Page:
For example, many Property casebooks begin with Pierson v. Post, an old English case involving a dispute over the ownership of a fox. In Post, a hunter shot a wild fox, but before he could pick up the dead animal another hunter took it. The first hunter sued the second for possession. The highest court ruled that wild animals normally belong to no one; they are free in nature. They therefore belong to the first person to take possession, in this case the second hunter, as rude as he was for taking the fox mortally wounded by the first. ("possession is 9/10ths of the law.") In the next case in the book, the facts were virtually identical; a hunter, the owner of the property on which the fox was running, shot the fox; the second hunter took possession before the first could. However, the court distinguished Pierson v. Post because the plaintiff owned the property on which the second hunter was trespassing. The court agreed that ordinarily ownership of wild animals, free in nature (ferae naturae) belonged to the first to possess it, but said as between the two litigants the owner of the property on which the animal was running had a better right. The final case involved the owner of one plot of land suing the owner of the adjoining property. The second owner had drilled a slant well, which many feet under the ground had crossed the boundaries of the first owner's land to extract oil beneath the surface. The oil was in a large pool, under many different plots of land. Now, what did the fox cases have to do with this case? Well, the court applied the same principles. Oil is also a thing free in nature, (ferae naturae), and ordinarily would belong to the first to take possession of it, unless that person commits a trespass to do so. In this case, there was a trespass, even at the depth of one mile below the surface, so the oil belonged to the first owner.

Students will normally want to Brief the cases read and analyzed. A brief is a summary of the case, in student's own words.

It first should be made clear that law students are not required to brief cases. No one will ask you to turn in a set of briefs for grading or review. They are solely for the student's benefit.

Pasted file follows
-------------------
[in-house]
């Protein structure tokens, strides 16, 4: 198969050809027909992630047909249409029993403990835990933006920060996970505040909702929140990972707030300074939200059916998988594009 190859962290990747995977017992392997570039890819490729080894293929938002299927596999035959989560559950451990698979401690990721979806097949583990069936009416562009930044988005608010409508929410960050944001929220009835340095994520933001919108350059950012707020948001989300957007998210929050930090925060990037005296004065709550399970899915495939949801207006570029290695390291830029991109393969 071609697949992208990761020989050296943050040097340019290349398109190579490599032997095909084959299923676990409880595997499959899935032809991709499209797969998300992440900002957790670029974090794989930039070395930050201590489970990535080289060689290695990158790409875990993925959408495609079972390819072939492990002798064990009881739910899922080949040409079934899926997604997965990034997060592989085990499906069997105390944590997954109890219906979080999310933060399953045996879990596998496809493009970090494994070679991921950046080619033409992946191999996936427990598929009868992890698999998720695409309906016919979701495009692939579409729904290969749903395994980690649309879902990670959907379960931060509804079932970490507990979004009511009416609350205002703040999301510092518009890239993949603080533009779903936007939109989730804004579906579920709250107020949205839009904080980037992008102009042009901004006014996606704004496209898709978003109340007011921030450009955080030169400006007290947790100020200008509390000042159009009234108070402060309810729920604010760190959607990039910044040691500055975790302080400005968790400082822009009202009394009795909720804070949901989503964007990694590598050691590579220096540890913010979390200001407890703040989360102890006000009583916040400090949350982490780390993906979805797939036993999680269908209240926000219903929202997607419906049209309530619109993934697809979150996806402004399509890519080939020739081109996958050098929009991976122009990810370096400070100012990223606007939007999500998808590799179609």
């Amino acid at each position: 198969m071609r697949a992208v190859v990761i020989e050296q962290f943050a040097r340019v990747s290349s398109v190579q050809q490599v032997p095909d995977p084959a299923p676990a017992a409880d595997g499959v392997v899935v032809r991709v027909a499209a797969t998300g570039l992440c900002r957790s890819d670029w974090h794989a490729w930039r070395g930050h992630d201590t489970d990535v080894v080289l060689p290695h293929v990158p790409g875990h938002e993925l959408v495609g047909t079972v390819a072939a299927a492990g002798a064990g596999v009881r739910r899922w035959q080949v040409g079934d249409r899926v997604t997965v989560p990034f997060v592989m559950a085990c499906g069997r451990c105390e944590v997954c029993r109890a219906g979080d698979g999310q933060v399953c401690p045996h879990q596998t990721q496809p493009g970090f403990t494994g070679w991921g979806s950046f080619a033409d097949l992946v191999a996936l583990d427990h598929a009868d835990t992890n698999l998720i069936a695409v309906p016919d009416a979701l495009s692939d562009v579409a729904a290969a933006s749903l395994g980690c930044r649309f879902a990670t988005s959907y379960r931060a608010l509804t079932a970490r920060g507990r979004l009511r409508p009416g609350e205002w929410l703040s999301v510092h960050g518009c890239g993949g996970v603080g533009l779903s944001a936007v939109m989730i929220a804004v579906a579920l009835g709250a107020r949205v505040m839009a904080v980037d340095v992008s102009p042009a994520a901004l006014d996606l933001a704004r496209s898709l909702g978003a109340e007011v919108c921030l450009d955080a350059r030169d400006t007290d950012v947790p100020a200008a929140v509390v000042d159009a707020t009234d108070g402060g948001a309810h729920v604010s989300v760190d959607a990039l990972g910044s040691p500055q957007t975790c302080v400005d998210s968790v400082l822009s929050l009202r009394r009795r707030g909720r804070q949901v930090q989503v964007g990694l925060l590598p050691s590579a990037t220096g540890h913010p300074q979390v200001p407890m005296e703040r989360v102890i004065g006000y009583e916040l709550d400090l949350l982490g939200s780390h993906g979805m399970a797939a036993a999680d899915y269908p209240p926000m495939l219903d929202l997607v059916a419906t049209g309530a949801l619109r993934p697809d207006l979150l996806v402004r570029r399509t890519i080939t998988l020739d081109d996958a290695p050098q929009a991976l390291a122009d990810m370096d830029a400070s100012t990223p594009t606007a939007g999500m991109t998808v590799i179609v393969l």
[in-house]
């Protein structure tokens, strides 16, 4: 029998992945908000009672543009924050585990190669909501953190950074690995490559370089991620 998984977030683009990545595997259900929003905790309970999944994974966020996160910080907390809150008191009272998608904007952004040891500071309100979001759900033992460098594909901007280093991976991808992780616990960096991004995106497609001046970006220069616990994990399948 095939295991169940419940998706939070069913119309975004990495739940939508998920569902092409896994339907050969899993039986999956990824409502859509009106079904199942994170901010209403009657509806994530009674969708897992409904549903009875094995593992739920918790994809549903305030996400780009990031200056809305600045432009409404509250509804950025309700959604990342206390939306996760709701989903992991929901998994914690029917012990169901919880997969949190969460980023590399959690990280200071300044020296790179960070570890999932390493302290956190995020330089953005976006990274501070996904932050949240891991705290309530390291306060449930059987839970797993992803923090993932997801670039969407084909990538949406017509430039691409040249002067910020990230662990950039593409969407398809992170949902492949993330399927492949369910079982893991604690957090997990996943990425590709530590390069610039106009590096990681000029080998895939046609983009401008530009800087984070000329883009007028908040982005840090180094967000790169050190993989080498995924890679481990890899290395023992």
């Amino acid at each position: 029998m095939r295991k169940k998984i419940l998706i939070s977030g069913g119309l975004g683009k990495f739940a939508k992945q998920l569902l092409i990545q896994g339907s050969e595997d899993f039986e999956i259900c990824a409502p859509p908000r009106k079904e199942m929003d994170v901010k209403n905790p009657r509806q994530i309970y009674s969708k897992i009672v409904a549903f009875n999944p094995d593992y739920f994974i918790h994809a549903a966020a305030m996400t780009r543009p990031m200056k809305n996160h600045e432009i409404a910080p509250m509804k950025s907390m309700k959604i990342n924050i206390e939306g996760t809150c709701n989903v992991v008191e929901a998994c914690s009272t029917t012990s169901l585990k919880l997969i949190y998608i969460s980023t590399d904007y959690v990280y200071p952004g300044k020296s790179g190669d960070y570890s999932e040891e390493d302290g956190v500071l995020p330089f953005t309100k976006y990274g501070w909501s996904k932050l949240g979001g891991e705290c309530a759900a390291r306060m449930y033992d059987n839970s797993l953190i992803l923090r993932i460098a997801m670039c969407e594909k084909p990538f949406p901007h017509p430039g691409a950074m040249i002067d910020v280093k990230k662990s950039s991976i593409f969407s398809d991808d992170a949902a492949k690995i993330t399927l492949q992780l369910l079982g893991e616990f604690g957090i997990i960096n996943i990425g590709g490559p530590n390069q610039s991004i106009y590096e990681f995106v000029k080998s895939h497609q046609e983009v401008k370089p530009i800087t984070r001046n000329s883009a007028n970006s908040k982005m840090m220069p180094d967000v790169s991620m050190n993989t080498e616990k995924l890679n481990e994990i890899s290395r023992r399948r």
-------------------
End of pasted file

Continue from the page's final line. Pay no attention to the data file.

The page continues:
There are several important reasons why you should do it:

(1) Preparing a brief, in your own words, makes you read and understand the case better. If you have to communicate to yourself what a case is about, and what the court held and why ... and you have to do it in your own words and not just by copying from the case .... that means you really have to understand it. There is a tendency for beginning students to just copy from the book; I always suggest that after you read the case, you explain it to yourself, orally, and then write it out, like you were explaining it to your mother..

(2) The mechanical act of writing out the brief helps some people remember it better and longer - "through the pen into the brain." Of course, you will probably be using a computer instead of a pen, but the same phenomenon is true; one usually will remember better what one has to physically write out, as opposed to just reading it, or just copying it with a scanner.

(3) Student may have three or four classes in the same day. It is pretty hard to remember all of the cases you have read for that day. Having an accurate and complete brief helps one refresh recollection of each case in class, when you or someone else is reciting on the case. Should you be called on to "recite" about a case, while you will not be able to simply read your brief, you can look at it to refresh your recollection and then orally explain it.

(4) An accurate and complete brief is an extremely valuable aid and time-saver, when you are reviewing. It is unlikely that you will be able to remember all the cases you've read, especially weeks or months later. If you have prepared a complete and accurate summary of each case, or if you have corrected any errors or omissions in your initial draft, you will not have to reread the cases later, when you are reviewing. The brief of the case should be sufficient to remind you of the important facts, the issues before the court, the court's holding, and its reasoning, plus any additional information elicited from the case or its discussion.